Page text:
Hello, Wordpretzels, I’m here today to talk about an affliction that affects millions of people, maybe even you. You may not even realise you have it, but once I’ve described the symptoms, I’m sure you’ll be able to self-diagnose or, at least, recognise the condition in a loved one. It’s called ICH – Irrational Celebrity Hatred.
This may happen whilst watching TV. Suddenly, a celebrity face pops up on the screen that makes you feel slightly irritated. For whatever reason, without being able to put your finger on it, you find them completely annoying and talentless; how on earth did they end up on TV, being paid lots of money, being feted by others?
Elvis Presley was a victim of ICH, but found a great way to deal with his condition. He kept a revolver by his side when watching television. If something particularly annoyed him, he would shoot out the screen. Rather extreme, using a TV remote made by Heckler and Koch, but very effective and satisfying, I should imagine.
My dad had it quite badly. Whenever David Essex (1970s pop ‘heart throb) appeared on TV – whether it was Top of the Pops or Seaside Special, my dad would make a very low growling noise. The rest of us would meekly glance in his direction without moving our heads, like human pigeons. Upon catching your eye, he would mutter ‘fucking layabout’.
I’m not sure if it was David Essex’s hair. Or the ear ring. Maybe it was the way he dressed or his smug, casual air when being interviewed. Whatever it was, my dad couldn’t stand him.
Then there were the TV interviewers. For some reason, Michael Parkinson was fine. Perhaps it was because he appeared on a Saturday night when dad and his mate Reg returned from the pub in a jovial mood.
Terry Wogan was another kettle of fish. As Wogan used his Irish charm to introduce a guest, my dad would fidget in his armchair.
“Wassee good at then?” he would demand. The family were sensible enough to know this was a rhetorical question.
“He’s useless, bloody hopeless,” he would explain, jutting his jaw out to emphasise the fact.
Other chat show hosts were similarly lambasted. The late Russell Harty was ‘as silly as arseholes’. The veteran broadcaster Jimmy Young ‘an arselicker’. Bruce Forsyth, however, somebody I thought would be a prime candidate for dad’s ICH, was tolerated, seeing as he had once asked my dad for directions to Tottenham Court Road when my dad was working in the West End in the sixties and seemed to be ‘alright’.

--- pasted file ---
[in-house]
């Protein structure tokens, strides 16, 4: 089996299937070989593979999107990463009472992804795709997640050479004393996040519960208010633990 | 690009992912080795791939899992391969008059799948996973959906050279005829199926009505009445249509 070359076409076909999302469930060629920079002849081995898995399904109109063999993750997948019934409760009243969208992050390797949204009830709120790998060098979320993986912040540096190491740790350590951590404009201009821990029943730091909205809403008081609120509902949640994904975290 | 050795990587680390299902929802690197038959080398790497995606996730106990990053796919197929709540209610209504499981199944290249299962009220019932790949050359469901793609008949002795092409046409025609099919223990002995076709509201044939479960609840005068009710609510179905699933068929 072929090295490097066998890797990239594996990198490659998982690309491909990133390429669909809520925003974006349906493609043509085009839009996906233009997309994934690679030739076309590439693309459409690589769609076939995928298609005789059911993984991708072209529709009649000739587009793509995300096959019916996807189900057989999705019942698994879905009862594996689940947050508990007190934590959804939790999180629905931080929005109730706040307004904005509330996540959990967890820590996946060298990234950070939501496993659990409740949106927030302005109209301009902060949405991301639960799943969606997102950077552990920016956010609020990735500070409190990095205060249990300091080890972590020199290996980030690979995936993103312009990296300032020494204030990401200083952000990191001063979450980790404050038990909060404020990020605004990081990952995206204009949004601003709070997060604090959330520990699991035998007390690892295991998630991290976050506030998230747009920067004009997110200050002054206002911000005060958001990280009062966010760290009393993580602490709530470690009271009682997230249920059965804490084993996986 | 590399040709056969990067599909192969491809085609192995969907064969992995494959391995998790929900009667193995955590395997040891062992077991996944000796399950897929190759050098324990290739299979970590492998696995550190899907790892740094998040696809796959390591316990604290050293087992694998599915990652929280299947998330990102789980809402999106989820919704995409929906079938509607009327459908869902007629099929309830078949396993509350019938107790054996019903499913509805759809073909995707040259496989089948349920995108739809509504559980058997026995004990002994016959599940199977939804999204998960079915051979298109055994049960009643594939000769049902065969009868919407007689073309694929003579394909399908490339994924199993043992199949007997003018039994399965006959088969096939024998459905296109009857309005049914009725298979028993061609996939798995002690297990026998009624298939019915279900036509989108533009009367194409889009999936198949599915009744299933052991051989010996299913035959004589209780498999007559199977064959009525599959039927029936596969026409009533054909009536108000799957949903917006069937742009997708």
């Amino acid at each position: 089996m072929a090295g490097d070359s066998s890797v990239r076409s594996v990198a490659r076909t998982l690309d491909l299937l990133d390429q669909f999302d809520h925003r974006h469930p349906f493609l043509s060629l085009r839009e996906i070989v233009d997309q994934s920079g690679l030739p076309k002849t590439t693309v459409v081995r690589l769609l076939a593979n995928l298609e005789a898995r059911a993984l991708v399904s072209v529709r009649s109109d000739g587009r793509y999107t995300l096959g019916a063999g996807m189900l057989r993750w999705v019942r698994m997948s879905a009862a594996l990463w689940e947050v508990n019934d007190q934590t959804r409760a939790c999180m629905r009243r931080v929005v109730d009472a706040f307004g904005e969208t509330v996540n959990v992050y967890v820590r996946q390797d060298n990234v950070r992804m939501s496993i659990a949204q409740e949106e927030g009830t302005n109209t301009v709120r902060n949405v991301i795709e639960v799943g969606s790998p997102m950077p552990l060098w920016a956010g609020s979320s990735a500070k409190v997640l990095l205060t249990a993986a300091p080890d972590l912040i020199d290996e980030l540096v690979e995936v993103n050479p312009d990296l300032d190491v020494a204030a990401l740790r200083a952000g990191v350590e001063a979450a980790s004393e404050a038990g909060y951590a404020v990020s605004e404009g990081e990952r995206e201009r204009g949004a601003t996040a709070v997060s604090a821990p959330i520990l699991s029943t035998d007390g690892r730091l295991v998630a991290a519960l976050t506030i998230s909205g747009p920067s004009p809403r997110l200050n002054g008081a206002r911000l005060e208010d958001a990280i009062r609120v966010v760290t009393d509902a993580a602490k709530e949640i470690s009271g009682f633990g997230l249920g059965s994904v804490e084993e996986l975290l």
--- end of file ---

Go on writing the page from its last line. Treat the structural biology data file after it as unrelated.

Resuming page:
Famous footballers, revered by others, were not held in such high esteem. Woes betide anybody who told my dad that Pele was the best player in the world. This would initiate a long list of players that were much better than Pele. Similarly, the World Cup winning midfield supremo Bobby Charlton.
“They only show those shots he hit that screamed into the net from 30 yards,” he would explain, “they never showed the other shots he had that went out for a throw in.”
So as you can see, my own father had a bad case of ICH. Unfortunately, I have a feeling it’s hereditary. I have my own list of ICH catalysts.
A particularly virulent one is the comedian Patrick Kielty, or, ‘so-called’ comedian as my mum would have said. He’s not funny, even though he thinks he is. He mixes with lots of celebrity royalty to ensure a high profile. He’s married to Cat Deeley, damn him. Ok, I realise that he rather tragically lost his father during the troubles in Northern Ireland, but does that entitle him to torment me on the TV with his smug face?
Then there’s Phill Jupitus. For a start, he spells Phil with a double l. If he was as funny as he thinks he is, he’d be Charlie Chaplin, Bob Hope, Groucho Marx and Woody Allen combined in one body. He makes appearances on smug panel shows
where he’s under the impression that he’s making ‘jokes’. He’s very bitter about the BBC ditching him from their 6Music breakfast show more than 7 years ago, which I was delighted about. He just makes me very irritated, the big useless lump.
Don’t even talk to me about Will. i. am. Phil with a double l is bad enough, but punctuating your name with a full stop should be a criminal offence. He makes awful music. He can’t sing. Even so, somebody in their wisdom has decided to make him a judge on a TV singing competition. Will. I . Aren’t, more like.
Likewise Russell Brand.
He’s turned from a comedian to an actor to a political activist. He stinks at all of them. The thing about Russell Brand is that I want to like him. He stands up for the underprivileged, the poor, he rallies against greedy bankers and the super-rich, the tax avoiders and the terrible economic inequalities supported by our current coalition government. But I still think he’s a tit. From the first time I clapped eyes on him presenting a ‘Big Brother’ chat show I found him annoying. I initially thought some member of the audience had won a raffle to present the programme.
I asked Lady Barton St Mary if she suffered from ICH. She thought for a moment.
“I can’t think of anybody. Then again, I’m not as judgemental as you,” she said, judgementally.
“What about Steve Wright, the DJ?” I enquired.
“Oh that doesn’t count. He really is irritating. He makes up stupid words and talks over records that he doesn’t identify and thinks he’s really funny, just because his sycophantic entourage, there to support his ridiculous ego, laugh at everything that comes out of his mouth.”
I rest my case. By the way, she’s right about Steve Wright, but then I do have a serious case of ICH, remember.
I don’t know if there is any way to get help or support for my complaint. Perhaps aversion therapy or a ‘Clockwork Orange’ style treatment, where my eyes are forced open and I have to watch every episode of Piers Morgan’s TV show whilst listening to ‘Steve Wright in the Afternoon’ though headphones gaffer taped to my head.
Either way, if you are a sufferer, let me know, I know it’s not just me and my family – is it?